From the live performance at Opera Garnier de Paris on 18 June 2016, featuring choreography by Simon Valastro. Two dancers attempt to communicate via a new technology which converts their movements to words, using vector space translation.
Bargehouse | free entry
Room 11, Bargehouse, OXO Tower Wharf
Sun 11 Jun 11:00-11:46 (ArchFilmFest Competition Shortlisted)
Sun 11 Jun 13:40-14:26 (ArchFilmFest Competition Shortlisted)
Institute of Contemporary Arts (ICA) | ticket required
Sun 11 Jun 16:30-18:30 ("From Above" category, with introduction by Competition Director Anna Ulrikke Andersen) More information
Parisian friends! I will be presenting 24fps Psycho and the wider project that it is part of at the Palais de Tokyo’s Lundi du Pavillon on 18 April 2016.
24fps Psycho is a project that replaces every single frame of the film Psycho with a “similar” frame from historical archival footage. The frames are chosen by an algorithm which studies pixel colour values. The audience then construct their own narrative atop the film’s soundtrack.
This is part of a wider project looking at the technology of cinema. I will present some footage from the next stage of the project, whereby a film-wanderer makes its way through an archive, analysing films and continually making new connections between them.
86400 is a real-time film made from Google Image searches for the time right now. It will be running throughout the festival.
24fps Psycho is an experimental performance remixing the film Psycho (1960) with footage from the French National Audiovisual Institute. It will be chaotic and confusing, but also highly enjoyable. I will be performing twice, once on the Saturday and once on the Sunday (9 + 10 April).
There are over 50 artists and performers participating this year, so it looks like a great way to spend a weekend – if I wasn’t performing, I would be in the crowd!
Tickets are avaialble through the Digitick website or at the Palais de Tokyo ticket office.
I was asked to give a lecture for UCL’s Lunch Hour Lecture series, during which I talked about the work of the Interactive Architecture Lab as well as my own artwork.
The lecture I gave is really a slightly modified version of my PhD upgrade presentation. During the talk, I briefly mention mental modelling and space neurons – which refers back to the incredible work of the eminent neuroscientist Professor John O’Keefe, with regards to the way that the human mind models the world. I was both surprised and humbled to see Professor O’Keefe in the audience. I hope I did not bore him, or over-simplify his ideas too much.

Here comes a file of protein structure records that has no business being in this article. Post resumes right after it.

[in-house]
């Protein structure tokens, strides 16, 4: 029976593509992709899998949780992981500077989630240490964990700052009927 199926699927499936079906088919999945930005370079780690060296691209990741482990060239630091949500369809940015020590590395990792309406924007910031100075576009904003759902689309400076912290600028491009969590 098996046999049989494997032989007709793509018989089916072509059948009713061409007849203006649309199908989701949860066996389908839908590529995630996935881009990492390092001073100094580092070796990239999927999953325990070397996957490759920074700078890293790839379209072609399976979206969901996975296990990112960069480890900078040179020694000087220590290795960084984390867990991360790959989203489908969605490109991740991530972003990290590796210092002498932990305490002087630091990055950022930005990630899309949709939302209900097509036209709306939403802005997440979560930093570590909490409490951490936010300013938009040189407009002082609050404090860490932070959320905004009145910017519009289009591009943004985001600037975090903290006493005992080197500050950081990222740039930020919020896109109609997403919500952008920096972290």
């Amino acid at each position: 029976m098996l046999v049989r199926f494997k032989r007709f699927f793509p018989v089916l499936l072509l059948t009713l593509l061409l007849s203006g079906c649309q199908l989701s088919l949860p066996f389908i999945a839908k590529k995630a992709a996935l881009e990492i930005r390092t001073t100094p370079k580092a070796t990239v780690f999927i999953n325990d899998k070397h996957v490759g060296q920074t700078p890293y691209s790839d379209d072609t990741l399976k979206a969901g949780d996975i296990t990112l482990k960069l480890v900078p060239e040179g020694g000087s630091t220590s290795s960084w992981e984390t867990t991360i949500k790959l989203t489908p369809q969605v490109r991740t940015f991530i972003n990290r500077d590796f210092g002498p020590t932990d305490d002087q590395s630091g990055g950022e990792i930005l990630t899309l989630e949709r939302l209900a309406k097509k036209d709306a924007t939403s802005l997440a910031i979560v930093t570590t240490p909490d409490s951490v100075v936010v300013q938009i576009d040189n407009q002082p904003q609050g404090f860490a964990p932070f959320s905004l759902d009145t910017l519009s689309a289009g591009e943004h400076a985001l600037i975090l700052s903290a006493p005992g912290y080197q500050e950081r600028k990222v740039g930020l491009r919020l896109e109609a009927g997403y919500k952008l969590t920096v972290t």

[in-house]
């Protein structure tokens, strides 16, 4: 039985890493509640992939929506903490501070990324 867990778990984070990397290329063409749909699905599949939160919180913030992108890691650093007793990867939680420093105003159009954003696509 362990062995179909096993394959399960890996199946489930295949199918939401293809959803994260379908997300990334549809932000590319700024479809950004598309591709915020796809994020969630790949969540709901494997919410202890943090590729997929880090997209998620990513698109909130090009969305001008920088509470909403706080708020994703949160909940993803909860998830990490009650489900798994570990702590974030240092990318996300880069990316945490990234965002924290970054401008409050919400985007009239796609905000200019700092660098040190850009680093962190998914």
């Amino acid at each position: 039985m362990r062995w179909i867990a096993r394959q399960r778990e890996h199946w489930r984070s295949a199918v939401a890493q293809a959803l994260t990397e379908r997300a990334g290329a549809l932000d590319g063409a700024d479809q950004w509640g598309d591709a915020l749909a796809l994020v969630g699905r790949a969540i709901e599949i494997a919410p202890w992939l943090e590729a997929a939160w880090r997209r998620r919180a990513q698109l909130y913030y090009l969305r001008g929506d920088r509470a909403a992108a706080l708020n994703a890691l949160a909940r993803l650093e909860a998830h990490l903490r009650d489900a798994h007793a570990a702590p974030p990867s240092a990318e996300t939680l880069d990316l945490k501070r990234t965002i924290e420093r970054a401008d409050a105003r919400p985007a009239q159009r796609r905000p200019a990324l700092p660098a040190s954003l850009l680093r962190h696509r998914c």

Invisible Dust invites you to a presentation by New York experimenter, environmental engineer and artist Natalie Jeremijenko together with the ‘Ant Ballet’ artist and designer Ollie Palmer discussing with Invisible dust host and artist Kasia Molga how technology is being driven by artists to explore, conserve and relate to our environment.
Natalie Jeremijenko is an artist whose background includes studies in biochemistry, physics, neuroscience and precision engineering. She was recently named one of the 40 most influential designers by I.D. Magazine and listed in Fast Company’s most influential women in technology. Jeremijenko is the director of the environmental health clinic and associate professor at New York University.
Ollie Palmer is a designer and artist. He is a collaborator with Open H2O and Protei (open source projects developing oceanic technologies) and a tutor in the Interactive Architecture Workshop at the Bartlett School of Architecture UCL.
Kasia Molga is a media artist who explores changes in our perception and relationship with the planet in the increasingly technologically mediated world. She deals with real time environment and data visualisation – where the data becomes a pretext, motor and platform behind the work. Kasia Molga is one of the artists working on a research proposal for Invisible Heat, Invisible Dust’s new project about climate change and health.